...and let the church say, "Amen" to this male vocal beast.
With the state of R&B music, depending on who you ask, seemingly in competition with today’s musical trends – one has to wonder, why not? Do we, as consumers, oppose new arrangements over lyrics that have been recycled for decades, or are we just apprehensive of the “if it’s not broke, don’t fix it” method?
…in walks in Travis Malloy.
The Pittsburgh born and raised native, who has sang his way via YouTube into the hearts of many, debuted his first album called “Love Languages.” Released on Nov. 21 with availability on iTunes, “Love Languages” will give fans and newcomers an opportunity to hear solid songs assisted with one heck of a voice.
Malloy’s viral popularity ignited by fusing Gospel based songs over R&B tracks by some of today’s most popular artists. Songs remixed like “I Luh God” and gospel version of the late Aaliyah’s “One In a Million,” he proves that he can vocally compete with the best.
His rich, baraton voice has actually got some range which is a quality we don't hear a lot these days. Also, Malloy's voice puts you in the mind frame of R&B singers Joe and Tyrese. Both have smooth singing voices with huskier texture that's appreciated by many as opposed to the higher tenors who dominate the charts.
Check out Malloy’s interview with us below:
On how he defines his “start” in the music industry:
There has been so many "starts" and "motivational moments" that pushed me into what I do today. I could say the passion started in church (of course). The start came years later after graduating from a performing arts high school, which inspired me more than you can imagine. Being on stage every day, learning the ins-and-outs of the voice and the recording process — I fell in love and started writing and producing my own music immediately.
On artists who have influenced him:
My biggest influences musically are, John P Kee, R. Kelly, Tank, Charlie Wilson, and Jamie Foxx. They have inspired me to no end! Everything I do musically is because of them in some way.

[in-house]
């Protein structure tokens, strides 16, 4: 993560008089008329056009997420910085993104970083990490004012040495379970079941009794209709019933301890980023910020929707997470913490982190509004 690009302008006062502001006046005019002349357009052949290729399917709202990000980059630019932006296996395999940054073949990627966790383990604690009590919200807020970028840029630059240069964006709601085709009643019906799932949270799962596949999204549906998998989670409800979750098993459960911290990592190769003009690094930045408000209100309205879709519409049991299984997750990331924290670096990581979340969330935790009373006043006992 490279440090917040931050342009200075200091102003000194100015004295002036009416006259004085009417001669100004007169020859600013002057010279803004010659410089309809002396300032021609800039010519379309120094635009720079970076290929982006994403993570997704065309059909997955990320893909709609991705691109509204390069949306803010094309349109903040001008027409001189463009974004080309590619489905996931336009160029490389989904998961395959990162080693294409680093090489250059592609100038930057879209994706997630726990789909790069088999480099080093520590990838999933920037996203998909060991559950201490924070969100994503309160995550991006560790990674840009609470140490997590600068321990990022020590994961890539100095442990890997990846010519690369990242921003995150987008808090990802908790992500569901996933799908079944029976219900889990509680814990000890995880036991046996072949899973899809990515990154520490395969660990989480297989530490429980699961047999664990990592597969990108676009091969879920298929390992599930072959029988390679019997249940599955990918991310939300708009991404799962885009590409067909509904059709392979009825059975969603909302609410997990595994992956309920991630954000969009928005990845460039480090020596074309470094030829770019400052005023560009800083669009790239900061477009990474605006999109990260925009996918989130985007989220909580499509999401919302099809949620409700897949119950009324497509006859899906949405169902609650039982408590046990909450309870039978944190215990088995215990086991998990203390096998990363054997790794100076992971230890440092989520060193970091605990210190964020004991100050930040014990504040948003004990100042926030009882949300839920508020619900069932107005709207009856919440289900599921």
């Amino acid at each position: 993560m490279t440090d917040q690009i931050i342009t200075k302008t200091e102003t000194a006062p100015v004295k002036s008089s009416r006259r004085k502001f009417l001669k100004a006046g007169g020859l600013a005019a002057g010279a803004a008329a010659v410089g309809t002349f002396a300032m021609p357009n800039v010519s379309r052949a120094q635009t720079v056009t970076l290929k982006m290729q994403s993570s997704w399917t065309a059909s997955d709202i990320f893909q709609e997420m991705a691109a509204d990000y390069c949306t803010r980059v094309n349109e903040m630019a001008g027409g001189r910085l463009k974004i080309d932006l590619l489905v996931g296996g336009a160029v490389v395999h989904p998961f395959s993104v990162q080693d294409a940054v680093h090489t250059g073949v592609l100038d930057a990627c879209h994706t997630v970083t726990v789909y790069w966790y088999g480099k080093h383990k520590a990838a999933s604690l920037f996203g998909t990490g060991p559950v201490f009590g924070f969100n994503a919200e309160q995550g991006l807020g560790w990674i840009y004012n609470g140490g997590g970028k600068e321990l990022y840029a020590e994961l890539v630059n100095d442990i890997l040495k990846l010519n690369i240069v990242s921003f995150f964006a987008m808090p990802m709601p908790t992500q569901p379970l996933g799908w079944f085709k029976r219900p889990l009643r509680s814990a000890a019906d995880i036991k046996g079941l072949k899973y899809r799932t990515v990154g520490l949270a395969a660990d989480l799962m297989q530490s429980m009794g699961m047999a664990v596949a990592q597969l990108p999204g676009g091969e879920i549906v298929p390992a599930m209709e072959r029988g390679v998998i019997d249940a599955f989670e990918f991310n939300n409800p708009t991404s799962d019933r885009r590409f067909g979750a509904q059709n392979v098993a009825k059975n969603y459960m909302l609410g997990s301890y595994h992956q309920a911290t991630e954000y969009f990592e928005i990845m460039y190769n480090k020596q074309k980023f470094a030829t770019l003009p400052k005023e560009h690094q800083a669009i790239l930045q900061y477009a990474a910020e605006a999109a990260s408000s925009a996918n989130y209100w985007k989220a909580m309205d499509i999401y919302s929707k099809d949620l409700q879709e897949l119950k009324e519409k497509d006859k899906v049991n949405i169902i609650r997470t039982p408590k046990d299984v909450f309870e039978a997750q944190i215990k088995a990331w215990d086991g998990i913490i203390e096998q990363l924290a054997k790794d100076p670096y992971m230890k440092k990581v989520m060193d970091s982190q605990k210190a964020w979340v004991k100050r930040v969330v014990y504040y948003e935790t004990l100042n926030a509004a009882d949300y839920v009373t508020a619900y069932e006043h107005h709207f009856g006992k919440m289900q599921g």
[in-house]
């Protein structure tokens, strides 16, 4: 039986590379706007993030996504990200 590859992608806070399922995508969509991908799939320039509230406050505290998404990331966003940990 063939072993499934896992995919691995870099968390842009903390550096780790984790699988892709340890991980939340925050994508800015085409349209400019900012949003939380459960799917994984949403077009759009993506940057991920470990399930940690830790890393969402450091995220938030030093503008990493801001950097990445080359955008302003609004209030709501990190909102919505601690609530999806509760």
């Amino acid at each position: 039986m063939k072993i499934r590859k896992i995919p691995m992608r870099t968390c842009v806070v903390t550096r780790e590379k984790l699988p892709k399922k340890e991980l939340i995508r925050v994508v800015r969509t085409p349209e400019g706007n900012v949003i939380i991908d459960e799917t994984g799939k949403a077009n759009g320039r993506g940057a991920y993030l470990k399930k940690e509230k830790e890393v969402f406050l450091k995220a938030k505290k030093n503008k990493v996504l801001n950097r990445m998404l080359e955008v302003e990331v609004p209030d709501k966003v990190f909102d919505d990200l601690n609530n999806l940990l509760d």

On his preference between the stage and being a writer:
I love to be on stage. That is my first love and first passion. I was forced into this "writing and producing" thing [laughs]. People started to hear what I was creating for myself and begin to request that same sound for their own projects. So it’s something that kind of just happened! But the stage is number one for me. Nothing like performing something you created with singers and a band bringing everything to life right before your very eyes. Magic!
On how he’s handled criticism for singing gospel songs over secular beats:
It used to bother me. It doesn't anymore. Of course in some way, you want people to love what you do and to embrace your creativity. My mom taught me a long time ago (which was a process to digest) but that everybody won’t always like you and everybody won’t always like your music, but you gotta keep going and stay focused. If I focus on every opinion that comes my way, they'll be no time left to create.
On what inspired the need to create “Love Languages”:
I just wanted to inspired people to talk about love again. I think that’s been my biggest objective. Especially with black artists. These days, we're only talking about drugs, killing people and having sex with a million people we can before we die [laughs]. Nothing is passionate anymore. I just wanted to spark conversation about love again including learning ‘HOW’ to love one another.
On his favorite song from the project:
As tough as a question as this is, I would have to say ‘Everything Right.’ It’s very heartfelt, passionate and has a lot of emotion inside. No one does EVERYTHING right but when you're in love, sometimes it just feels that way.
On choosing between selling out stadiums on a major label, or continuing an independent route with smaller venues:
I'd like both. They both have value. I'd LOVE to sell out stadiums, but I'd also love to ‘keep working’ if I’m not able to sell out a stadium. I love the intimacy though (for smaller venues). I wouldn’t say it’s a sellout when merging with a major label. It’s rough being an indie artist, so of course you want some kind of financial backing. But if you've figured out a way to make being indie work for you, I’d say stick with it. The internet is the new record label.
Fans of Malloy can look forward to seeing him live on Jan. 12 alongside another artist, Deanna Dixon for which he calls a “love language experience.”